Why Nintendo’s Mini NES Will Only Play Its 30 Built-In Games
Plus five other essential facts about the tiny 8-bit wonder.
Based on the legions of old-school gaming fans who took an interest in the NES Classic Edition (a.k.a. Nintendo Classic Mini: NES) that we posted about last week, we thought a few clarifications are in order.
1. The system only plays its 30 pre-installed games.
According to a report from gaming site Kotaku, that “Chamber Lid” doesn’t actually open. Even if it did, your original cartridges wouldn’t fit. And Nintendo’s not planning to make special new cartridges that would fit.
2. It won’t connect to the Internet.
Or for that matter, any external storage devices. So that’s it, it’s not expandable. Those 30 games it’ll launch with in November are all you’ll ever get (and perhaps need) with it.
3. Yes, you can play Virtual Console NES games; just not on this.
As we mentioned last week, you can play simulated games on a Wii or Wii U console by connecting the NES Classic Controller that comes with this system to a Wii Remote Controller.
4. Yes, the included game controller is full-size.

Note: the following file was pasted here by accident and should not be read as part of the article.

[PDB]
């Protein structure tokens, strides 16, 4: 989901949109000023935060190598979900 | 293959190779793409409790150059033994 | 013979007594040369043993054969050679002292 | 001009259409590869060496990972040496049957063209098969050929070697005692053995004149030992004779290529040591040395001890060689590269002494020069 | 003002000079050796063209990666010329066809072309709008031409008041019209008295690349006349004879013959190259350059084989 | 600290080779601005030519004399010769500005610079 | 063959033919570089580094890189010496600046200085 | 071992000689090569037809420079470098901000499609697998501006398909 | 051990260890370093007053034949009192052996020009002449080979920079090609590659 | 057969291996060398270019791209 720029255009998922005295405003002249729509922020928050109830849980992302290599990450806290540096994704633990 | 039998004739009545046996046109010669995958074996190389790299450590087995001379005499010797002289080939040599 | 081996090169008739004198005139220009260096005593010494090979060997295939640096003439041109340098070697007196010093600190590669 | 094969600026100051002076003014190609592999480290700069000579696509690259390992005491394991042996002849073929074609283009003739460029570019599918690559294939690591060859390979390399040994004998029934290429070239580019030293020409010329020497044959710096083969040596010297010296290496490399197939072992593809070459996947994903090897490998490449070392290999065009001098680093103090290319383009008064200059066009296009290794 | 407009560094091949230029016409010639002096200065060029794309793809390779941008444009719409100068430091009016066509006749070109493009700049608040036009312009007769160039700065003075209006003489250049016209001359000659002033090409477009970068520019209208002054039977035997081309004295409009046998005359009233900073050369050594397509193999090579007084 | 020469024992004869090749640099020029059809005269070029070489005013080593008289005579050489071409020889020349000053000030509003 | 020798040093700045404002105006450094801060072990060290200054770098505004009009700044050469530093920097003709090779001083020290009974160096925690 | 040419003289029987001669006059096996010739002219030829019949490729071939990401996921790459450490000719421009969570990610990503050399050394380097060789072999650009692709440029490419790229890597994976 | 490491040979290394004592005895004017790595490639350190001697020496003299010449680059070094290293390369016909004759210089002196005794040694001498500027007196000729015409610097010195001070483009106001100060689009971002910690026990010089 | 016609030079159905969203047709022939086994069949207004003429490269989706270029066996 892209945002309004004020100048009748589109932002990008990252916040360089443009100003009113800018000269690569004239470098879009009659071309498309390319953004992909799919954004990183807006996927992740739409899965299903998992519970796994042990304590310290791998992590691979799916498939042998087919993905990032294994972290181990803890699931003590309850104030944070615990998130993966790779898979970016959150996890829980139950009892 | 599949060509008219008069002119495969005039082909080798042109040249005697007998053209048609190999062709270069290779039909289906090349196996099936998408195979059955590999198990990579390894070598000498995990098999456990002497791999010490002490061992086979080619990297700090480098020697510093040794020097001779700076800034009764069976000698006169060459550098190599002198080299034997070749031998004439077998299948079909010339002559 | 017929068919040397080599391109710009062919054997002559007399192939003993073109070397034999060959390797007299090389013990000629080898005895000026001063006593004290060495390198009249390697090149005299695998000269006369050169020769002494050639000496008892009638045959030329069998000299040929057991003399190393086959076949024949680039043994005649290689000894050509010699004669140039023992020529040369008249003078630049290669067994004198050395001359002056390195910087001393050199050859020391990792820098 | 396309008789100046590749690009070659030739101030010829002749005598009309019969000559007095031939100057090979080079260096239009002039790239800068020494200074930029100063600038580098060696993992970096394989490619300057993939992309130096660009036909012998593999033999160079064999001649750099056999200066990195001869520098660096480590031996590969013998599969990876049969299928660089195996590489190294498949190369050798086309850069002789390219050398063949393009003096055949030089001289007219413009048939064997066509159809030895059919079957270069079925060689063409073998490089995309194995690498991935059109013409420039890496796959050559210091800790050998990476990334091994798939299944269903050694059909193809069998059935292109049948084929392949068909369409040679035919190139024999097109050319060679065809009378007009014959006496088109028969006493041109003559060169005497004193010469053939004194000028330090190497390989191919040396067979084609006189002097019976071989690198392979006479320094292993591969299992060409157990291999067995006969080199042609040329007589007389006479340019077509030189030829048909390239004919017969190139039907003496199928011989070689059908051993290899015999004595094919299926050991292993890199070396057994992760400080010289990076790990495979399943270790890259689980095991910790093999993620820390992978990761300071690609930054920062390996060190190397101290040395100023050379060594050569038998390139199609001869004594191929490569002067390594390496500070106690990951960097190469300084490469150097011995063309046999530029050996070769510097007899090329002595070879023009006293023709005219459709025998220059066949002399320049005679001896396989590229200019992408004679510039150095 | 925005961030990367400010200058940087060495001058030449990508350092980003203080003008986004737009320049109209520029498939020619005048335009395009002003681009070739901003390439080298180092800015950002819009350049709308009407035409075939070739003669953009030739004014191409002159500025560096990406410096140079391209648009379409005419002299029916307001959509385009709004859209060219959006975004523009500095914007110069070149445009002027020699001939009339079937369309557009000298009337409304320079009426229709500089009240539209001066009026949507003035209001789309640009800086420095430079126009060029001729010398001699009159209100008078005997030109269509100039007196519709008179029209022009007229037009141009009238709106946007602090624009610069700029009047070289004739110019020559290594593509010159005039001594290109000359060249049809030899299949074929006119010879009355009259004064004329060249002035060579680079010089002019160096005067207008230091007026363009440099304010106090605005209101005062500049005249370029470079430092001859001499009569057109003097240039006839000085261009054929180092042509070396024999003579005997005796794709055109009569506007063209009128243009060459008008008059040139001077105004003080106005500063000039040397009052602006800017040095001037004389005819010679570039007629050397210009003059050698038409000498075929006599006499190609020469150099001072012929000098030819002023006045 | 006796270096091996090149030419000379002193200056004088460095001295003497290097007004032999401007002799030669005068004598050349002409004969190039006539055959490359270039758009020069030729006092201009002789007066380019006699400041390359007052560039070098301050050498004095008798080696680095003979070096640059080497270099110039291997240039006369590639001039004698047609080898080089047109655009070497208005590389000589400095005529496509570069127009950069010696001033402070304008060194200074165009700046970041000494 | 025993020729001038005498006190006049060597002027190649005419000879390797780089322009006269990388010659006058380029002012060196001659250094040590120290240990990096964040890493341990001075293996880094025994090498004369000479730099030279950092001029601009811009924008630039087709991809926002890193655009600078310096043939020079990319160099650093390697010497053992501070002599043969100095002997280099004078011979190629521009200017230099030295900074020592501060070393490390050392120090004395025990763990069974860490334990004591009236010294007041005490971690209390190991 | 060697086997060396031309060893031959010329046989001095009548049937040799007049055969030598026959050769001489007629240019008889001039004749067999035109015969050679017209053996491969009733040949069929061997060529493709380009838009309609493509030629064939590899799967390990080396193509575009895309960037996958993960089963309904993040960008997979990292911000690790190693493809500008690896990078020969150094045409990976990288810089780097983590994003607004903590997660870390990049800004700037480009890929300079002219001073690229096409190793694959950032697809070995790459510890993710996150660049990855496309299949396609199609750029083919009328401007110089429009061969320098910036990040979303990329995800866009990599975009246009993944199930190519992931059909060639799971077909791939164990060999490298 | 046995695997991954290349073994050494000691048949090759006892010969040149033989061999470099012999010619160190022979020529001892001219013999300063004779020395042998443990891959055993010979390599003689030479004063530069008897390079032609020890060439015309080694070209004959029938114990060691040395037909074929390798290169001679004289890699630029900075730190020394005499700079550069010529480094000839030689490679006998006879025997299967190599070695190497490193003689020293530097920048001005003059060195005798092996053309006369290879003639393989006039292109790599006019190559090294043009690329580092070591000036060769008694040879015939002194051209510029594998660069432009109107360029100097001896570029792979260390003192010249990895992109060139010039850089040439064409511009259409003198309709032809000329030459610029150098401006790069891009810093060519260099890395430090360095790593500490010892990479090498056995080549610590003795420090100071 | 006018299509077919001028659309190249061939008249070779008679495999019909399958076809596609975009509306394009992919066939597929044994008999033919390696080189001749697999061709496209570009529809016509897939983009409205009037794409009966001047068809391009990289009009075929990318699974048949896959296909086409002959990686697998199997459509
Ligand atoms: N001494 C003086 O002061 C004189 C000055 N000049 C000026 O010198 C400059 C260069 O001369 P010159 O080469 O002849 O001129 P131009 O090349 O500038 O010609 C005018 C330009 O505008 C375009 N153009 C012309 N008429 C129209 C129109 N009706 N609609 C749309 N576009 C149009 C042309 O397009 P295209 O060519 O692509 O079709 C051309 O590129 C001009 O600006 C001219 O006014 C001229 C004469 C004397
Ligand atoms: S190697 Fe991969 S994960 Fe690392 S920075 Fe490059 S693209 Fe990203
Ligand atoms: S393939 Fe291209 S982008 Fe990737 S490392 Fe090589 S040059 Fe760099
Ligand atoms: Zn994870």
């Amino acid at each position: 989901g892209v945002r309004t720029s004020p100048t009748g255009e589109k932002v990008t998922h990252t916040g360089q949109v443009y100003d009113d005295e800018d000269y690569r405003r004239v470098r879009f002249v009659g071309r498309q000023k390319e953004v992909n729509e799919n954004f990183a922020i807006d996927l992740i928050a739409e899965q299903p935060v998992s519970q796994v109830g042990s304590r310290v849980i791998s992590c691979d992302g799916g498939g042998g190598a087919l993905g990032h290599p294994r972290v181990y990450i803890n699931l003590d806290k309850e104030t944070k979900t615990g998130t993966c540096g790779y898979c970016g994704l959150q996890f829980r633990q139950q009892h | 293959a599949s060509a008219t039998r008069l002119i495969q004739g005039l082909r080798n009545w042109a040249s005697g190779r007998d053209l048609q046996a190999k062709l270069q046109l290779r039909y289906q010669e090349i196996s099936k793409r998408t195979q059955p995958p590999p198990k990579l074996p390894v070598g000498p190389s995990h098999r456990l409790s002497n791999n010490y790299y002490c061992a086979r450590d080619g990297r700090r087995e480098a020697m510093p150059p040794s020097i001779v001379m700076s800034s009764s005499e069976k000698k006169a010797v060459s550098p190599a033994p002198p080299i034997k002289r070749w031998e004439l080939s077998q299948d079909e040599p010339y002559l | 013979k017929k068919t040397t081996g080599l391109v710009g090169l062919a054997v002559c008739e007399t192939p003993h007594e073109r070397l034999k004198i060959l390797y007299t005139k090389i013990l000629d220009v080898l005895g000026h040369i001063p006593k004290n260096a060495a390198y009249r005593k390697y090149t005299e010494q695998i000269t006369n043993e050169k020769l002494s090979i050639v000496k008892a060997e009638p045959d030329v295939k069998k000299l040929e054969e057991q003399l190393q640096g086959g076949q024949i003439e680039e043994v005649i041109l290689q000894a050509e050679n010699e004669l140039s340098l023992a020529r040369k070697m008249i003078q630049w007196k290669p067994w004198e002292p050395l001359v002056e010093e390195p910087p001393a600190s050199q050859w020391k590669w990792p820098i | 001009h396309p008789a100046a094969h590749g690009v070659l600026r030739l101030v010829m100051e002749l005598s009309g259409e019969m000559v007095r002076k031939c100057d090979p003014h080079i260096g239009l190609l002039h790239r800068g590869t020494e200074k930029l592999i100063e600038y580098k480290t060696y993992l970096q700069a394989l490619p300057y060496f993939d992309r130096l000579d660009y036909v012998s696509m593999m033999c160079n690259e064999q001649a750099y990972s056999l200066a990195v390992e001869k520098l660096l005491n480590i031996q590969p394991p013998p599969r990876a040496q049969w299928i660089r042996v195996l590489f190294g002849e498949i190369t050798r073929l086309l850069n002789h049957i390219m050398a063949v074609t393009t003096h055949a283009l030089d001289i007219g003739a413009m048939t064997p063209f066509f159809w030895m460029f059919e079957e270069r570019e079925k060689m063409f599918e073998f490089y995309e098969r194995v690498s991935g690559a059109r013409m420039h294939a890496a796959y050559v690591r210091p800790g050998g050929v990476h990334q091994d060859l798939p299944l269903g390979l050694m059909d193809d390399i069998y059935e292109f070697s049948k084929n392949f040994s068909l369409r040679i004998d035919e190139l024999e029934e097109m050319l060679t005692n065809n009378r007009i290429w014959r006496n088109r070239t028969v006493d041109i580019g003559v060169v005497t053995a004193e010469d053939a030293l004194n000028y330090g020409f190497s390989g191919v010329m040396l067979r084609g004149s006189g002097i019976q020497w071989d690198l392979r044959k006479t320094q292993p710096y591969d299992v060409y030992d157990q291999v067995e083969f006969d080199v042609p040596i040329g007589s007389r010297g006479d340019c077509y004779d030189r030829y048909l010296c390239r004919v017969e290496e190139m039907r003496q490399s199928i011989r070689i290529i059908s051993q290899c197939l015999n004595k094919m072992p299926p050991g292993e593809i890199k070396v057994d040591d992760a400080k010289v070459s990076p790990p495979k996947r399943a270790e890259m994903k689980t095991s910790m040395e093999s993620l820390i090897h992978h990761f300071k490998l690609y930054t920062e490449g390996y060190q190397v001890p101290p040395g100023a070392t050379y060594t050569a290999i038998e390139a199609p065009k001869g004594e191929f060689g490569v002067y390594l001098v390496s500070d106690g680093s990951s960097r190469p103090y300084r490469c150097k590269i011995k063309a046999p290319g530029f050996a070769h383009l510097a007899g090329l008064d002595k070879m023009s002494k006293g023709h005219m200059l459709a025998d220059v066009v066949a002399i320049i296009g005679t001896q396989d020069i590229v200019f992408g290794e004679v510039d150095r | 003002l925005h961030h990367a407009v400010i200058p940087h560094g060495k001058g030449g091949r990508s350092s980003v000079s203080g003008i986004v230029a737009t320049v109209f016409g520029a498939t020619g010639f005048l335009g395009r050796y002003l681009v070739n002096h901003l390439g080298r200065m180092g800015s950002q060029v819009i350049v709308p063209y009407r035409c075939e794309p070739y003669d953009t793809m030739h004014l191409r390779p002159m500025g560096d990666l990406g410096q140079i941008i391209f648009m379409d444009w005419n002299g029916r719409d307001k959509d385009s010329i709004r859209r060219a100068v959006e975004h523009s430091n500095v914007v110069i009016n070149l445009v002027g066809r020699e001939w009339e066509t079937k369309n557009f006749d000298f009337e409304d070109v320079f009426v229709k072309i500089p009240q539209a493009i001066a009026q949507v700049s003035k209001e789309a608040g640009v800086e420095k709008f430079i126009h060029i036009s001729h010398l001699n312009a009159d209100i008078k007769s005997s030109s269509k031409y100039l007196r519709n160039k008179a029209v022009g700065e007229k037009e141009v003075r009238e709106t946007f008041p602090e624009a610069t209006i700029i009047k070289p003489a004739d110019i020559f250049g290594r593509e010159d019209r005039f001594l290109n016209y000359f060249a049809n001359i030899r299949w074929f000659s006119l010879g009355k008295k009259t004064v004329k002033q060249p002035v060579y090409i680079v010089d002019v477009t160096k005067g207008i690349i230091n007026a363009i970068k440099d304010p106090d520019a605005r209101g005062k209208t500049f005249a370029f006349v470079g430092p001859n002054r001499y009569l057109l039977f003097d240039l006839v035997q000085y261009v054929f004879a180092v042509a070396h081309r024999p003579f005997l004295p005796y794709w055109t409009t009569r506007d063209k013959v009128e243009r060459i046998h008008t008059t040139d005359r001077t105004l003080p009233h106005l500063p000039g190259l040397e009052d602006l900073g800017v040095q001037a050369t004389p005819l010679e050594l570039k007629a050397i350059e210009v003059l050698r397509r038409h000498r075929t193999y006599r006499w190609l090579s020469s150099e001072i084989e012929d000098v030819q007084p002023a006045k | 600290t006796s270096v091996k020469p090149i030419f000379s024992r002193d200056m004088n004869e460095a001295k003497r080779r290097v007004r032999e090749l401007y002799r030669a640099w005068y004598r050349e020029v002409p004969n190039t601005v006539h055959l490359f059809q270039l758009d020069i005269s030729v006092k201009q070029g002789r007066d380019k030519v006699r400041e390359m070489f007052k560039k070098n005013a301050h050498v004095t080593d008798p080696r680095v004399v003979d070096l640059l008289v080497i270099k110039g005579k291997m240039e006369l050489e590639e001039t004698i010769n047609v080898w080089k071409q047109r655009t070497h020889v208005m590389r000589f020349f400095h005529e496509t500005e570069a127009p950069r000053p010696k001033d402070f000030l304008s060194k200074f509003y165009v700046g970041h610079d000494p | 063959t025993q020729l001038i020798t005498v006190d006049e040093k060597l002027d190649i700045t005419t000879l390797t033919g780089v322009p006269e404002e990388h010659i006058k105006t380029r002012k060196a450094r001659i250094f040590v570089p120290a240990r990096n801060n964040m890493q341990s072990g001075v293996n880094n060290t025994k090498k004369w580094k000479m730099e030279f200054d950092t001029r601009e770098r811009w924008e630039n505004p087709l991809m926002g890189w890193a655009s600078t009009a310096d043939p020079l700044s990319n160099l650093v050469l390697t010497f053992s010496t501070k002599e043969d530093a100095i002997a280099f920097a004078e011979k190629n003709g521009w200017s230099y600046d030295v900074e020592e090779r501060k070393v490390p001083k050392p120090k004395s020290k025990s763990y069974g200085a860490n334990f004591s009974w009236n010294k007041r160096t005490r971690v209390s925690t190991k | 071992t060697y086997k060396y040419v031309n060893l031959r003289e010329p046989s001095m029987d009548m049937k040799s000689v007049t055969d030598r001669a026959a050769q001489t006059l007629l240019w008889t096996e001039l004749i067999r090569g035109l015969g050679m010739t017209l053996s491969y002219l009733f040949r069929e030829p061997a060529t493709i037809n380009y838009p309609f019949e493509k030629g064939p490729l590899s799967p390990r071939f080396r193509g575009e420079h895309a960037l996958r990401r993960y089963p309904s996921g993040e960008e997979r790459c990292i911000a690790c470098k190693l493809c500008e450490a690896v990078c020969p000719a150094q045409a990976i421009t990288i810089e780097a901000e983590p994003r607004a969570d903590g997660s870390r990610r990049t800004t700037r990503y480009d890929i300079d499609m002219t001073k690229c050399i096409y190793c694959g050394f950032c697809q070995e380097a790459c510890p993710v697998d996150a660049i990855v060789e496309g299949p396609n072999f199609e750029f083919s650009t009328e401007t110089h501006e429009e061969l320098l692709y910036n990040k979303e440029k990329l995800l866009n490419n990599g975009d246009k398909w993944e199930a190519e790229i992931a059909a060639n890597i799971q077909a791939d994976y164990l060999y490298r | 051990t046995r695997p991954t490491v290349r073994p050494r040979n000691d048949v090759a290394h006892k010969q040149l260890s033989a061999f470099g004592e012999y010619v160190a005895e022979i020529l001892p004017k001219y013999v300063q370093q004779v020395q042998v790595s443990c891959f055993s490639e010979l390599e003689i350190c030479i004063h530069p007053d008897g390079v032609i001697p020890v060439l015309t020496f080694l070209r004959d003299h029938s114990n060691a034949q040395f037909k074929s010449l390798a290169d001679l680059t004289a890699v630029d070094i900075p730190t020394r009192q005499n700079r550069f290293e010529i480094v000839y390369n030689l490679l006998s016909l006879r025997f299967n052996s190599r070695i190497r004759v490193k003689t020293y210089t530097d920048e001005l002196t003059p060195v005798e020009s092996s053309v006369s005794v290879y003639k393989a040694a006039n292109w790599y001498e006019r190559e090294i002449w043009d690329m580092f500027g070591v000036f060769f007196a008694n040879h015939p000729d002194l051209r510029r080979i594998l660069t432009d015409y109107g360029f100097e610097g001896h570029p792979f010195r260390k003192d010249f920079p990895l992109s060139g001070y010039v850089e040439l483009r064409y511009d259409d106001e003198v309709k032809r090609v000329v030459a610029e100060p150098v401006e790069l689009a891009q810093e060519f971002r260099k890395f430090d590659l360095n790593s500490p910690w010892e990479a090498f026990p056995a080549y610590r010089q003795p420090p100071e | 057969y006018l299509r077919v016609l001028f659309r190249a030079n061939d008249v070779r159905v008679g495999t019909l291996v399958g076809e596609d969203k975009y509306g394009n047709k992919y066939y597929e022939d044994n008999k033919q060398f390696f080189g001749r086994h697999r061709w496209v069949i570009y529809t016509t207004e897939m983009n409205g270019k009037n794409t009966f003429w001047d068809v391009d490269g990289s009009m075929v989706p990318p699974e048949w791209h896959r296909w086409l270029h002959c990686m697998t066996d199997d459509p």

Thankfully, since they didn’t shrink it down to scale with the Mini NES, your hands (and not those of a 3-month old) will still fit perfectly around its boxy, non-ergonomic, fully wired goodness.
5. No, your original NES controllers and accessories won’t work with it.
As reported by Engadget, this system uses different connectors. But on the bright side, you can use a Wii console’s Classic Controller or Classic Controller Pro with it. And if you don’t have one of those, additional NES Classic Controllers are just ten bucks. So it’s a pretty low barrier to thrilling 2P action.
6. Yes, it comes with an AC adapter and HDMI cable.
So you can power it on and connect it right to your high-def TV. It’s meant to be just that simple.
Okay, the game limitation is kind of a bummer. But then again, you might’ve been drooling over getting this thing just for one or two of the games anyway.
And after all, when you consider that this whole system costs less than a single original NES game did (adjusted for inflation), getting two and a half dozen of ’em for only sixty bucks is a helluva deal.